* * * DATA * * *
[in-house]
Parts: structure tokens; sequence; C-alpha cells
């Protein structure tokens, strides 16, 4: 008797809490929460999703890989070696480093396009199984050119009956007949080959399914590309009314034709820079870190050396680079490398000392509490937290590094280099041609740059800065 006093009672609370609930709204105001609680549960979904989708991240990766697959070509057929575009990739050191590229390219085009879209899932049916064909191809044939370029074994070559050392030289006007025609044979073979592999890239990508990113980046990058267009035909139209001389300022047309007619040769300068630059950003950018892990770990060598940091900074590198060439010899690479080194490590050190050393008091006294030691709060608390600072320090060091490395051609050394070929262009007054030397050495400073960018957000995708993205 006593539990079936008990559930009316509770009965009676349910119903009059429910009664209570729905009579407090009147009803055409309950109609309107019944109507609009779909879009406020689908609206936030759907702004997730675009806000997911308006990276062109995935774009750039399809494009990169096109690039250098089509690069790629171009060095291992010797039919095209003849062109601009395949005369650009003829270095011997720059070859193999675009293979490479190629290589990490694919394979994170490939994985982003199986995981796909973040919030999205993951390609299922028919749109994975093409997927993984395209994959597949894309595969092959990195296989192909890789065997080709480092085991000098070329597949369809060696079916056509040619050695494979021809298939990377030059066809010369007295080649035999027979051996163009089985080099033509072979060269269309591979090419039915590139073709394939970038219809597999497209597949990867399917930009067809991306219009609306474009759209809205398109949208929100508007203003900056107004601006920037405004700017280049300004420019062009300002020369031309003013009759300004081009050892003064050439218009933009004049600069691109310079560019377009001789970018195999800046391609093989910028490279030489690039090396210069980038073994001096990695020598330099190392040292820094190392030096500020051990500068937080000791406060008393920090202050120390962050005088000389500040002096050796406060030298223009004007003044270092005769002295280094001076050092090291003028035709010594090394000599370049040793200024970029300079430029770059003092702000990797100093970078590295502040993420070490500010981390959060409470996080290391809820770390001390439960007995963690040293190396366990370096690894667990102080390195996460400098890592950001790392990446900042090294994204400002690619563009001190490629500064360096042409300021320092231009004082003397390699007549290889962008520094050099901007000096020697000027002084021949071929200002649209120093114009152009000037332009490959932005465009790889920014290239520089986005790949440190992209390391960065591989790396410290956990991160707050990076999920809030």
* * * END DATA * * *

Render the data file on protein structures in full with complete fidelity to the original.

[in-house]
Parts: structure tokens; sequence; C-alpha cells
């Protein structure tokens, strides 16, 4: 008797809490929460999703890989070696480093396009199984050119009956007949080959399914590309009314034709820079870190050396680079490398000392509490937290590094280099041609740059800065 006093009672609370609930709204105001609680549960979904989708991240990766697959070509057929575009990739050191590229390219085009879209899932049916064909191809044939370029074994070559050392030289006007025609044979073979592999890239990508990113980046990058267009035909139209001389300022047309007619040769300068630059950003950018892990770990060598940091900074590198060439010899690479080194490590050190050393008091006294030691709060608390600072320090060091490395051609050394070929262009007054030397050495400073960018957000995708993205 006593539990079936008990559930009316509770009965009676349910119903009059429910009664209570729905009579407090009147009803055409309950109609309107019944109507609009779909879009406020689908609206936030759907702004997730675009806000997911308006990276062109995935774009750039399809494009990169096109690039250098089509690069790629171009060095291992010797039919095209003849062109601009395949005369650009003829270095011997720059070859193999675009293979490479190629290589990490694919394979994170490939994985982003199986995981796909973040919030999205993951390609299922028919749109994975093409997927993984395209994959597949894309595969092959990195296989192909890789065997080709480092085991000098070329597949369809060696079916056509040619050695494979021809298939990377030059066809010369007295080649035999027979051996163009089985080099033509072979060269269309591979090419039915590139073709394939970038219809597999497209597949990867399917930009067809991306219009609306474009759209809205398109949208929100508007203003900056107004601006920037405004700017280049300004420019062009300002020369031309003013009759300004081009050892003064050439218009933009004049600069691109310079560019377009001789970018195999800046391609093989910028490279030489690039090396210069980038073994001096990695020598330099190392040292820094190392030096500020051990500068937080000791406060008393920090202050120390962050005088000389500040002096050796406060030298223009004007003044270092005769002295280094001076050092090291003028035709010594090394000599370049040793200024970029300079430029770059003092702000990797100093970078590295502040993420070490500010981390959060409470996080290391809820770390001390439960007995963690040293190396366990370096690894667990102080390195996460400098890592950001790392990446900042090294994204400002690619563009001190490629500064360096042409300021320092231009004082003397390699007549290889962008520094050099901007000096020697000027002084021949071929200002649209120093114009152009000037332009490959932005465009790889920014290239520089986005790949440190992209390391960065591989790396410290956990991160707050990076999920809030």